Avi's been having trouble going to sleep these days. Oh, it's not that she's tired, or scared. The problem lies, it seems, in her accommodations. Lately when I put her to bed (or down for a nap) she starts crying.
Me: Avi, what's wrong?
Avi: My feet stick out of bed all night!
Anyone recognize that line? Let me help you (and I'm reciting this from memory)
My name is Ned. I do not like my little bed.
This is no good, this is not right
My feet stick out of bed all night,
and when I pull them in,
Oh dear, my head sticks out of bed, up here!
One Fish Two Fish Red Fish Blue Fish
Thank you Dr. Suess, for influencing yet another generation of children.
We had turkey for lunch yesterday (naturally) and when everyone was finished up Avi said, "Mama, this is hurting my teeth". I turned around to see a turkey wing hanging out of her mouth. By the time I grabbed my camera, she looked like this:
Oh this little guy just cracks me up. He has been coming up with so many "words of wisdom" lately I just had to share a few with you.
He came up to me the other day and said:
"If you're out somewhere and lost, you shouldn't ask for help from a witch!"
Well, I couldn't help but agree with that statement (even if I added a few more words of wisdom myself).
Hezekiah has been extremely busy lately making his own alphabet book, because when it's finished (as I overheard him say to Mordecai):
"We can write...all by ourselves"
He now knows all the letters of the alphabet and their sounds, so he has been busy making one page for every letter. He couldn't quite manage to make the letter "s" by himself and didn't want me writing in his book, so I wrote the letter "s" on a piece of paper and he cut it out and taped it in his book. Way to go, Hezzy! We are now filling the book with words that begin with the letters. I plan to bind it after he finishes it, then I'll post pictures.
Hezekiah made this big long word with our moveable alphabet. He was so proud of it. He said, "look, the word is longer than me!" Can you make out what it says?
The other day I was in the kitchen and Hezekiah came up to me with his serious look and said,
"Mama, I want to go to high school"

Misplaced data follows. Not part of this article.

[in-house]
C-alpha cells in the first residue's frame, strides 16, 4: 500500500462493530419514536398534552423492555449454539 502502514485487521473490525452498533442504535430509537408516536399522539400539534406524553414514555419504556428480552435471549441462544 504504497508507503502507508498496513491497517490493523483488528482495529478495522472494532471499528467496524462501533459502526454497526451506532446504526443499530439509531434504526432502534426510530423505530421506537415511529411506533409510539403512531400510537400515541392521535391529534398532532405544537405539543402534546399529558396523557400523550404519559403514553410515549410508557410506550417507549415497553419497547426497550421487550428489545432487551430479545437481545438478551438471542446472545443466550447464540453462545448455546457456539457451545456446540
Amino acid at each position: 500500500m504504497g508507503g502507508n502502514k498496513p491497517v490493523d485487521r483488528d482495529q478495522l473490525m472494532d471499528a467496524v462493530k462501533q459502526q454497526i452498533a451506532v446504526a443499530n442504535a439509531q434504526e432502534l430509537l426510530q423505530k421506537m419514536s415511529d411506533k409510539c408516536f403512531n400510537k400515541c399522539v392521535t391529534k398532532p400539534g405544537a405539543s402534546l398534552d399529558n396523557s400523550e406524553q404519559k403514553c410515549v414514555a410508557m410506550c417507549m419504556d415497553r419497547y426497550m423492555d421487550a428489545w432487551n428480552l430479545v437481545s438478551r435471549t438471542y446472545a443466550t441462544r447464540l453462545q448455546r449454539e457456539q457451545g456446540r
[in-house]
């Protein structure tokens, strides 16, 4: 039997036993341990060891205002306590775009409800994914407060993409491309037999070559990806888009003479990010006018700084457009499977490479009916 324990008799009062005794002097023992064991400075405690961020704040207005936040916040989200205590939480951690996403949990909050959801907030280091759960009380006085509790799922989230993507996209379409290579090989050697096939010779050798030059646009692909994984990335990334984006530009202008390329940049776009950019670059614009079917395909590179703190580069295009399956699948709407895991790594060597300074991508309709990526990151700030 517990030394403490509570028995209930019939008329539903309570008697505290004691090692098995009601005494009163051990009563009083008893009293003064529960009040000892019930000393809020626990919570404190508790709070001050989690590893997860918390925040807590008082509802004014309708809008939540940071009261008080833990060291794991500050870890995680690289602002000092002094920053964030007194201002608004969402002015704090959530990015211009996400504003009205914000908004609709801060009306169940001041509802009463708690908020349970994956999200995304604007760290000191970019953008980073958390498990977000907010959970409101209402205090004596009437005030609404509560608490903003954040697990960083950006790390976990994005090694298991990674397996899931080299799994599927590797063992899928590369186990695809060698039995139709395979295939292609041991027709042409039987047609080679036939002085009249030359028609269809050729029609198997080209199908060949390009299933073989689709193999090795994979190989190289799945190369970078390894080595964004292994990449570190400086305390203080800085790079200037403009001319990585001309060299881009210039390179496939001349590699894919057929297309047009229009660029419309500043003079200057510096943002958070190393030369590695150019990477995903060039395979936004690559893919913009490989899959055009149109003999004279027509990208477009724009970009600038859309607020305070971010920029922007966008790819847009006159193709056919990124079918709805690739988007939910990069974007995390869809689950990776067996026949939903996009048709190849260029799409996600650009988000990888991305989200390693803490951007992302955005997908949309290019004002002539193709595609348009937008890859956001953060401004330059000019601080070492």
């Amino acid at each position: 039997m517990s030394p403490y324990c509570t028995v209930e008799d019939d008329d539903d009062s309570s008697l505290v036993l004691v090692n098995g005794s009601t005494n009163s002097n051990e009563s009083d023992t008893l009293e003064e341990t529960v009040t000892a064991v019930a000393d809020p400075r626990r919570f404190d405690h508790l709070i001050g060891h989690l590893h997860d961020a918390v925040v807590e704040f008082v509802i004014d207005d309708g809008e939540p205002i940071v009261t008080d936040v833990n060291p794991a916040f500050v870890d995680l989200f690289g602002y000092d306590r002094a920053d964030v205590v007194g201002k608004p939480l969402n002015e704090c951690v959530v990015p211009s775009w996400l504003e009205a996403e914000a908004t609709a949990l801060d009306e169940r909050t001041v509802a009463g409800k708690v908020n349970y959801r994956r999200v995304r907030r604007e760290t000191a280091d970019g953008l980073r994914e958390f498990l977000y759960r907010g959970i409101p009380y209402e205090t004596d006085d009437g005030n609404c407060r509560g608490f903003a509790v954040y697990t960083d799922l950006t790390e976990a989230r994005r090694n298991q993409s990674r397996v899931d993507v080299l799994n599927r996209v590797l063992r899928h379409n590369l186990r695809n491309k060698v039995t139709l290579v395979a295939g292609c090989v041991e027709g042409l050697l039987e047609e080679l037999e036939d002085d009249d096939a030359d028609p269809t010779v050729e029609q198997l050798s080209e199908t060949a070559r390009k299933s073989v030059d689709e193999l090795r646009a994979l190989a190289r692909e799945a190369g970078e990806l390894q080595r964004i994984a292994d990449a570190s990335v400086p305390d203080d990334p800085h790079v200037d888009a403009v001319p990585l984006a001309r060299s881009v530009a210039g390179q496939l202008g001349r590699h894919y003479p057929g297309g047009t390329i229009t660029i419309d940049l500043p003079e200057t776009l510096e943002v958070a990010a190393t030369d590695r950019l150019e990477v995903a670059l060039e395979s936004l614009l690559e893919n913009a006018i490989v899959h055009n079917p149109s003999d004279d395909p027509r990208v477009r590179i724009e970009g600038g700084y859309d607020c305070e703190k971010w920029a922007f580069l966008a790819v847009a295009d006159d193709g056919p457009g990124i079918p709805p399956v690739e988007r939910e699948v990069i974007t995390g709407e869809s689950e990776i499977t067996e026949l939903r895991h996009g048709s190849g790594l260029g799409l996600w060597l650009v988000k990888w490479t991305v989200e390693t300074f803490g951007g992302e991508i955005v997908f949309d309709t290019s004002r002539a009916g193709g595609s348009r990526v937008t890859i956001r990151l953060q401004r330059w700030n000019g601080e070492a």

Me: Really? Why?
"Because I want to study languages."
What's not to love about a four year old planning for his future?
I had someone ask me recently about how I teach so many different subjects to so many children of different ages. I had to think about that for a moment. I have been educating my children since the day my firstborn was born. It's not like I pulled all ten (school age) children out of school one day and began "teaching them school". I have just spent nearly every day of their lives living and learning with them.
After some thought, I answered that the only subjects I teach separately are math and reading. All other subjects (history, science, cooking, music appreciation) are studied as a group, each child learning what they are ready for. And once a child can read independently, I am done on that front. As far as how I teach a subject to multi-age children, let me show you how a typical week of history plays out.
We started volume three of Story of the World this year. On Monday, I read the chapter aloud, while the children color the corresponding picture. Now that my "little ones" are older, they often sit at the table and join us. Everyone from Keziah (16) to Kalina (7) is required to be there, and usually Jubilee (5) and Hezekiah (4) choose to join us. After I read, I ask the questions provided in the activity guide. Then I have the children write about what I have read. As soon as they are finished, I check them over, and they correct any grammatical or spelling errors. One child may write two pages, one two sentences and another simply copy related words off the dry erase board.
The next day we will read books relating to the chapter we read (Story of the World provides suggestions in the activity book, and I order these from our local library), and the older children will do the corresponding map work (to learn geography and following directions). Throughout the week we will continue to read books from that time period, and almost always do some type of fun project. All of the younger children participate in the read alouds and projects. Each child picks up information this way. It's amazing what even the younger children pick up this way. Remember Tucker's use of the word "transparent"?
We saw several examples of this multi-age learning when we met a local police officer yesterday morning.
Jubilee in the back of a cruiser
Keziah (16) asked some great, thoughtful questions (how old do you have to be to become a police officer? How long do you have to go to school?)
The middle age children asked about police dogs, how fast the cruiser could go, what were the scariest calls she went on.
And even the youngest ones asked some great questions.
Hezekiah (4) raised his hand and asked:
"What should I do if I see a man with a gun in the middle of the road, and he's not a police officer?"
And even Tucker (3) learned something yesterday. At dinner last night he said,
"Mama, police officers brush their own teeth...right?"
So see, every child will pick up some new piece of information along the way.